Protempore – Issue 73

Posted by in February's Magazine

As some of our loyal readers will know, I like the odd, social drink now and again. And again. And again. And in those self-deluding moments when my regular attendance in the main stand at the Carrier’s Quarters is called into question, I convince myself that it’s the social aspect of my alcohol indulgence that keeps me coming back for more. Sometimes the chat in the bar borders on the surreal and I have become quite addicted to it. For example, the other night, the Laird, Big Dave the fireman and I were discussing whether Randolph Scott was any good as a cowboy. The Laird’s argument that Randolph was, and I quote, “fucking useless” centred on the fact that he only ever shot baddies in the hand forcing them to relinquish their dastardly grip on their six shooters. The Laird felt that Mr Scott’s films would have been much improved if he had “just shot the bastards in the heid and goat oan wi’ it”. Dave and I, being of a slightly younger vintage than the Laird and therefore in no position to comment on Mr Scott’s prowess with a pistol nodded in agreement and got the beers in.

Laird on Question Time
On another occasion, I left the confines of the CQ utterly convinced that we had managed to arrange for the Laird to appear on Question Time in the guise of Professor Mearns who had, quite simply, found the answer to the recession and the rising price of food. His thesis revolved around tattie peelings and how these could be utilised in order to stretch household budgets. Professor Mearns would also wow the Question Time audience with his mesmerising simplicity and render the other guests speechless as they tried to refute his arguments. Like all good television guests should, we rehearsed the Prof’s arguments while downing drink to increase our confidence that he would be an overnight sensation. For example, when faced with questions about how the country could set about recovery in the face of ever-increasing debt, Professor Mearns would simply raise his hand in order to grab the audience’s attention and then shout at the top of his voice; “WHAT GOES UP MUST COME DOWN!”. And when David Dimbleby fired off his incredulous stare that terrifies most guests, the Prof would stop him in his tracks by saying “I DARE YOU TO ARGUE WITH THAT!” By this time the audience would be on their feet roaring their approval. Even you’re beginning to see it in your mind’s eye and there’s a distinct possibility that you haven’t even had a drink.


Sometimes the solace (and alcohol) to be found in bars is required to numb the feeling that the world is a mess and you’d rather not be a part of it for a while. George Bernard Shaw said that “alcohol is the anesthesia by which we endure the operation of life” and although I still feel that it’s the ‘social’ aspect of drinking which is its greatest virtue, there’s no doubt that the stuff itself can help to get us through. There’s many a night when I’ve felt thoroughly miserable and resorted to drinking wine and listening to the saddest songs that I know in order to sort things out. And in a funny way, as the drink starts to take effect and the songs become more desperate, sinking lower actually makes me feel better. My recipe suggestion for when the weight gets too much is some (lots of) red wine and Townes Van Zandt singing “If I Needed You”. I’m guessing that the Mexican artist Frida Kahlo probably liked the odd miserablist evening to herself. She said “I tried to drown my sorrows, but the bastards learned to swim, and now I am overwhelmed by this decent and good feeling”.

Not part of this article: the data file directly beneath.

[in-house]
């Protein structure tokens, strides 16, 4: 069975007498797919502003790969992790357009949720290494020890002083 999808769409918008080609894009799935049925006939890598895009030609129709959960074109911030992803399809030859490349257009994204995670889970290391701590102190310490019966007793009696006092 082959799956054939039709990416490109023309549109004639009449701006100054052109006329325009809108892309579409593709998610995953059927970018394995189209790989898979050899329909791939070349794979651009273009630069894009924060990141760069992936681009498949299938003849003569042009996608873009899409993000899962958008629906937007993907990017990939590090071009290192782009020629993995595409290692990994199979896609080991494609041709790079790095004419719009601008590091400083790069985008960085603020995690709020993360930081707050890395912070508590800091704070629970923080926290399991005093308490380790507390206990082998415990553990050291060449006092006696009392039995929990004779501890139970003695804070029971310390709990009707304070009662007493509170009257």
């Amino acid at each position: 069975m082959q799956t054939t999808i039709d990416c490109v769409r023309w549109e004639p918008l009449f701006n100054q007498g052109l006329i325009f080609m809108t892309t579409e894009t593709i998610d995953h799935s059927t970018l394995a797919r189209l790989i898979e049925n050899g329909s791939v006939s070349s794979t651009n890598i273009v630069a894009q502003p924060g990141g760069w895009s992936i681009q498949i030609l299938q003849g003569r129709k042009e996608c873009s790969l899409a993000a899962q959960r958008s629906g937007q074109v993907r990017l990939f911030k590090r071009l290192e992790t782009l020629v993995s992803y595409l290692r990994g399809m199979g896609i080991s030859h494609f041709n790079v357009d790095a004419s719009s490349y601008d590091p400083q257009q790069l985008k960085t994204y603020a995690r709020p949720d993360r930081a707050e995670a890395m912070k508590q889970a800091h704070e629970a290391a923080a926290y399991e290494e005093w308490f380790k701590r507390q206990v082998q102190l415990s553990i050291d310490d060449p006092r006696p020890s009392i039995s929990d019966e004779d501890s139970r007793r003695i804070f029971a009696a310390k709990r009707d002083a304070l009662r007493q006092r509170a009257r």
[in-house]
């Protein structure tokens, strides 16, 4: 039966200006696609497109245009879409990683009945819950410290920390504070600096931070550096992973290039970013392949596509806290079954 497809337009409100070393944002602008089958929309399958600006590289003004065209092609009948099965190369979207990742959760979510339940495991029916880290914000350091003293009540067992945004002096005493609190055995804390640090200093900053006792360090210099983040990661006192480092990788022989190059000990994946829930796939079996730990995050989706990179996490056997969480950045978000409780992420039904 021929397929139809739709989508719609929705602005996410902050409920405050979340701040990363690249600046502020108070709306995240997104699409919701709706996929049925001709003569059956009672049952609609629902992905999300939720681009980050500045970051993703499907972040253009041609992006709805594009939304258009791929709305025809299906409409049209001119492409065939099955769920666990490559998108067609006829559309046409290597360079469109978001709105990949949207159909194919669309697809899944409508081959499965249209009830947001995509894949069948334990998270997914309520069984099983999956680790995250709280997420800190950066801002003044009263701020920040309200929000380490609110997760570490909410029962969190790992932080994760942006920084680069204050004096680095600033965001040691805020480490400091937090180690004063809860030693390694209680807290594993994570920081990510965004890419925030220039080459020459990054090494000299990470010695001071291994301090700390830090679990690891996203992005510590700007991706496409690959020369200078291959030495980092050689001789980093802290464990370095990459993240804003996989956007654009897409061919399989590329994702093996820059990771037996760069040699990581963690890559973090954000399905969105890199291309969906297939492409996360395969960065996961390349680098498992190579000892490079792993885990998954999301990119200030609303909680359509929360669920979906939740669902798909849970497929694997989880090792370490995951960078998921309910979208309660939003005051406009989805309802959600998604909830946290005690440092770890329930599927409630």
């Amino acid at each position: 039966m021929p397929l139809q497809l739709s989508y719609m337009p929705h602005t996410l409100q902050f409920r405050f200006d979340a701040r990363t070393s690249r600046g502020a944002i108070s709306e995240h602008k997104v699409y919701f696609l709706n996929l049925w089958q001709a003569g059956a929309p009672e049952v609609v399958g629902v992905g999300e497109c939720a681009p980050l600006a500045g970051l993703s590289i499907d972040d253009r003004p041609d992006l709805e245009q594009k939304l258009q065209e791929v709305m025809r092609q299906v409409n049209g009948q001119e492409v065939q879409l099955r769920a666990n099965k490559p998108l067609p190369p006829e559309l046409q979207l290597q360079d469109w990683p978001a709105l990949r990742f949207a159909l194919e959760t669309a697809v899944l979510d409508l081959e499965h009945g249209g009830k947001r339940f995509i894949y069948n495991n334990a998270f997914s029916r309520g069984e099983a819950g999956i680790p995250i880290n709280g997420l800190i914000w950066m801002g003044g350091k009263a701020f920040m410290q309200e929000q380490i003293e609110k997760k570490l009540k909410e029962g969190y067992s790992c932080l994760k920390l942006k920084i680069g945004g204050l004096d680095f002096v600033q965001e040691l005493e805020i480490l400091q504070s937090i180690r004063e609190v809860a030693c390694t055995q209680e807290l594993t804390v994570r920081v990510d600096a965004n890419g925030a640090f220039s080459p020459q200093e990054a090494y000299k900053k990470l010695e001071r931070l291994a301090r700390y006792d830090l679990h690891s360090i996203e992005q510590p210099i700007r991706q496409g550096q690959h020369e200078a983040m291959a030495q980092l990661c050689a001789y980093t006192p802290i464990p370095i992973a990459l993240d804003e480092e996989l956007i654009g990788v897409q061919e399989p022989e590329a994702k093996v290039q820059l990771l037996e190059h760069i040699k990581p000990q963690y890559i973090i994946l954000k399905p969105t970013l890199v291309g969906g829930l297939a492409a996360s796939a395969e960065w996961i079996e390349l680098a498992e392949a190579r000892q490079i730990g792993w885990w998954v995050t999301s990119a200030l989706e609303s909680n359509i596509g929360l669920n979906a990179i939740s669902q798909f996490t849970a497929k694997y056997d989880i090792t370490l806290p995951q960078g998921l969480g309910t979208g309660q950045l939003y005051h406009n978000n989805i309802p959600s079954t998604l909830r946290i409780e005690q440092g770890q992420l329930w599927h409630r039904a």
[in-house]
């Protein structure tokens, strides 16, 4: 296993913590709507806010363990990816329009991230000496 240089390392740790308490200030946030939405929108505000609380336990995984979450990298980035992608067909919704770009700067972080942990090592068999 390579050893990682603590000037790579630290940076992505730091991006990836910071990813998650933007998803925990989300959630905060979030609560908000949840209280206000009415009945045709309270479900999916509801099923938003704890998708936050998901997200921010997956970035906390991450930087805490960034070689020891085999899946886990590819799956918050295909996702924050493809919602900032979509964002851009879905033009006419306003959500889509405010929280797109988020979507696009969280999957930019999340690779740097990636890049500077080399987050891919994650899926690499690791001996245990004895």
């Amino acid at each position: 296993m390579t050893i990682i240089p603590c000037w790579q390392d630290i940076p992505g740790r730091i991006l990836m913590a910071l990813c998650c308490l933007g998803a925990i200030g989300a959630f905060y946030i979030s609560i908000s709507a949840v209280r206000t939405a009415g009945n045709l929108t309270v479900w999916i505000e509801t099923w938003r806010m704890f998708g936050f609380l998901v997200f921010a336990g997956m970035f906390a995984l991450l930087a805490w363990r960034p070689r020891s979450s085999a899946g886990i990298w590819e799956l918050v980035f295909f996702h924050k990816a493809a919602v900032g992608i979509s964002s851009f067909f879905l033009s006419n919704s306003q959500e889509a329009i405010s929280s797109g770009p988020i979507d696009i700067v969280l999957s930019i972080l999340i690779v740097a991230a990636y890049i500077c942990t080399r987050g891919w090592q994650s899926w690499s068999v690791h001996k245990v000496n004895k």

Misery loves company
Yesterday morning (which like most mornings was the one after the night before) I was thinking of staying off the social roundabout this weekend and giving my liver the kind of rest that it truly deserves but I made the mistake of buying a newspaper to read on the bus. A young boy, thought to be between 10 and 12 years old, and dressed in school uniform had walked into an army compound in Pakistan and detonated a bomb which was strapped to his body, killing himself and at least 31 other people.

The Taliban merrily claimed responsibility for the bombing. I don’t understand the concept of martyrdom and I’m pretty sure that 10 year olds don’t either and for the life of me I couldn’t stop thinking about what was going through that wee guy’s mind as he walked into that compound. My liver’s holiday is now on hold for a while and while I might be able to revel in my own petty misery, no amount of alcohol could possibly drown some of the sorrowful bastards who inhabit our world. But there’s enough of the stuff to temporarily numb the pain so I’m off to the Carrier’s.

I’m just hoping that the Laird and Big Dave are in because misery loves company. Sing it Townes.


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